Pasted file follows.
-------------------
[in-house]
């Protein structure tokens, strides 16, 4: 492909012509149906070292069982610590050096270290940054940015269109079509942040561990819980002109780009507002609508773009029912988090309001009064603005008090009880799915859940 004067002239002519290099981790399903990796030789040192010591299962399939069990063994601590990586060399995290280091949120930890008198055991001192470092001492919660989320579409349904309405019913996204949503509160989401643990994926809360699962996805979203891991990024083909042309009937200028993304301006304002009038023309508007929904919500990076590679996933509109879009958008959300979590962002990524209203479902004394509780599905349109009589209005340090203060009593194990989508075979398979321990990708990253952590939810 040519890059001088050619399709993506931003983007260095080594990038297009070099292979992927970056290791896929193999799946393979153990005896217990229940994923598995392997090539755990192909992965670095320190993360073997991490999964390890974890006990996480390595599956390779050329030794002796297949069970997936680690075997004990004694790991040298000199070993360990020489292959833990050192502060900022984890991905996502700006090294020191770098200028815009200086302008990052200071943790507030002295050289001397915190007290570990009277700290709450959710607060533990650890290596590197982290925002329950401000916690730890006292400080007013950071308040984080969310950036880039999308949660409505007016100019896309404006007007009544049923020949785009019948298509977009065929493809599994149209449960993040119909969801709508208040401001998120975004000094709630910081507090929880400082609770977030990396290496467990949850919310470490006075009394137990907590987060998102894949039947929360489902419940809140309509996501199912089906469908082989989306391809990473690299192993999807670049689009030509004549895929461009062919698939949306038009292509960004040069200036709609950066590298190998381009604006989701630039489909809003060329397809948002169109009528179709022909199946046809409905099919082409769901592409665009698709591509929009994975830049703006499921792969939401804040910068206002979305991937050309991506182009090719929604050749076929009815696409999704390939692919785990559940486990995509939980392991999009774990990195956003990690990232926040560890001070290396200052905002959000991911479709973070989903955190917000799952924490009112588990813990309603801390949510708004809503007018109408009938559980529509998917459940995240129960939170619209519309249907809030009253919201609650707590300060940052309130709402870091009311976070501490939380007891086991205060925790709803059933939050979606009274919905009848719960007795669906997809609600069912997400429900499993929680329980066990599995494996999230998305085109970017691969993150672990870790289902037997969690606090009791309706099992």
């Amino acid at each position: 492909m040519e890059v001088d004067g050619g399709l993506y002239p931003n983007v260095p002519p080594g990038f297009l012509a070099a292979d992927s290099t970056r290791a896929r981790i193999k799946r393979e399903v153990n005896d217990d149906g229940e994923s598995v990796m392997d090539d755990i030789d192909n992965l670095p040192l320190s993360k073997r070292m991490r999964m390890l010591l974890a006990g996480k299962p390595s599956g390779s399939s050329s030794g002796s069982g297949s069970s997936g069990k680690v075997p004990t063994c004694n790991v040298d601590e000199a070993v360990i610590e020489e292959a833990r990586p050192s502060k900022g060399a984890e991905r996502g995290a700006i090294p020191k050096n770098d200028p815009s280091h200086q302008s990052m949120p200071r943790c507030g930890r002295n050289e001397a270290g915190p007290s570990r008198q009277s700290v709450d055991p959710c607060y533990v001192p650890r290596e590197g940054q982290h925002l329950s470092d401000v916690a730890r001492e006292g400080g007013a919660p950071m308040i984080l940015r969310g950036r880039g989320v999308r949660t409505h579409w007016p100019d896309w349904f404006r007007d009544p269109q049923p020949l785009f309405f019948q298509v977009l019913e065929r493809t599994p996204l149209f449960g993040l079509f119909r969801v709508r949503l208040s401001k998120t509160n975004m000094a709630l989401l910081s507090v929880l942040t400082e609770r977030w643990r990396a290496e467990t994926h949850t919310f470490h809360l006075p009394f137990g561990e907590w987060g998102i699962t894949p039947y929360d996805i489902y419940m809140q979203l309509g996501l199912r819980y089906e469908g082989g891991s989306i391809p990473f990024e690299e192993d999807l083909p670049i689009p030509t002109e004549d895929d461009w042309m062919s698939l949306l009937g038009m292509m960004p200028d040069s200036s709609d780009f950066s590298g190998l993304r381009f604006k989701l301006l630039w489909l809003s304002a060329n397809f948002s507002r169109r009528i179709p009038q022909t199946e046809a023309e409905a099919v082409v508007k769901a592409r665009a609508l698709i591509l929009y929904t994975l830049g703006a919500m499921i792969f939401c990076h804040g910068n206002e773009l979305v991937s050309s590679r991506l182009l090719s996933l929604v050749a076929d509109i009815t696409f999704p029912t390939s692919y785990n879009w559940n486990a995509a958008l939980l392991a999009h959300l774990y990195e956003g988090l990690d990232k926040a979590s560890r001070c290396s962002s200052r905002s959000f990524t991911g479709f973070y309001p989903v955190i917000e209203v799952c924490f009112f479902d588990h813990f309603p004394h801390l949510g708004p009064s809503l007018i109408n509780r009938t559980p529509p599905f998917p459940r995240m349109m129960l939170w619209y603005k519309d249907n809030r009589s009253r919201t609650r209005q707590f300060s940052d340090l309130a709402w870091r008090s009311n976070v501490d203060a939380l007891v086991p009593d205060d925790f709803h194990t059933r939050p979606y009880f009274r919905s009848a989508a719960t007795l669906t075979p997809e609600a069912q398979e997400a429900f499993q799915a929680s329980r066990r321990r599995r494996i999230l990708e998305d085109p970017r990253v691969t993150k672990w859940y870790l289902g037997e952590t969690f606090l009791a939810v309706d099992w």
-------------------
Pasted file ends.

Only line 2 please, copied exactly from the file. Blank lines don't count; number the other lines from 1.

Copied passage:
């Protein structure tokens, strides 16, 4: 492909012509149906070292069982610590050096270290940054940015269109079509942040561990819980002109780009507002609508773009029912988090309001009064603005008090009880799915859940 004067002239002519290099981790399903990796030789040192010591299962399939069990063994601590990586060399995290280091949120930890008198055991001192470092001492919660989320579409349904309405019913996204949503509160989401643990994926809360699962996805979203891991990024083909042309009937200028993304301006304002009038023309508007929904919500990076590679996933509109879009958008959300979590962002990524209203479902004394509780599905349109009589209005340090203060009593194990989508075979398979321990990708990253952590939810 040519890059001088050619399709993506931003983007260095080594990038297009070099292979992927970056290791896929193999799946393979153990005896217990229940994923598995392997090539755990192909992965670095320190993360073997991490999964390890974890006990996480390595599956390779050329030794002796297949069970997936680690075997004990004694790991040298000199070993360990020489292959833990050192502060900022984890991905996502700006090294020191770098200028815009200086302008990052200071943790507030002295050289001397915190007290570990009277700290709450959710607060533990650890290596590197982290925002329950401000916690730890006292400080007013950071308040984080969310950036880039999308949660409505007016100019896309404006007007009544049923020949785009019948298509977009065929493809599994149209449960993040119909969801709508208040401001998120975004000094709630910081507090929880400082609770977030990396290496467990949850919310470490006075009394137990907590987060998102894949039947929360489902419940809140309509996501199912089906469908082989989306391809990473690299192993999807670049689009030509004549895929461009062919698939949306038009292509960004040069200036709609950066590298190998381009604006989701630039489909809003060329397809948002169109009528179709022909199946046809409905099919082409769901592409665009698709591509929009994975830049703006499921792969939401804040910068206002979305991937050309991506182009090719929604050749076929009815696409999704390939692919785990559940486990995509939980392991999009774990990195956003990690990232926040560890001070290396200052905002959000991911479709973070989903955190917000799952924490009112588990813990309603801390949510708004809503007018109408009938559980529509998917459940995240129960939170619209519309249907809030009253919201609650707590300060940052309130709402870091009311976070501490939380007891086991205060925790709803059933939050979606009274919905009848719960007795669906997809609600069912997400429900499993929680329980066990599995494996999230998305085109970017691969993150672990870790289902037997969690606090009791309706099992």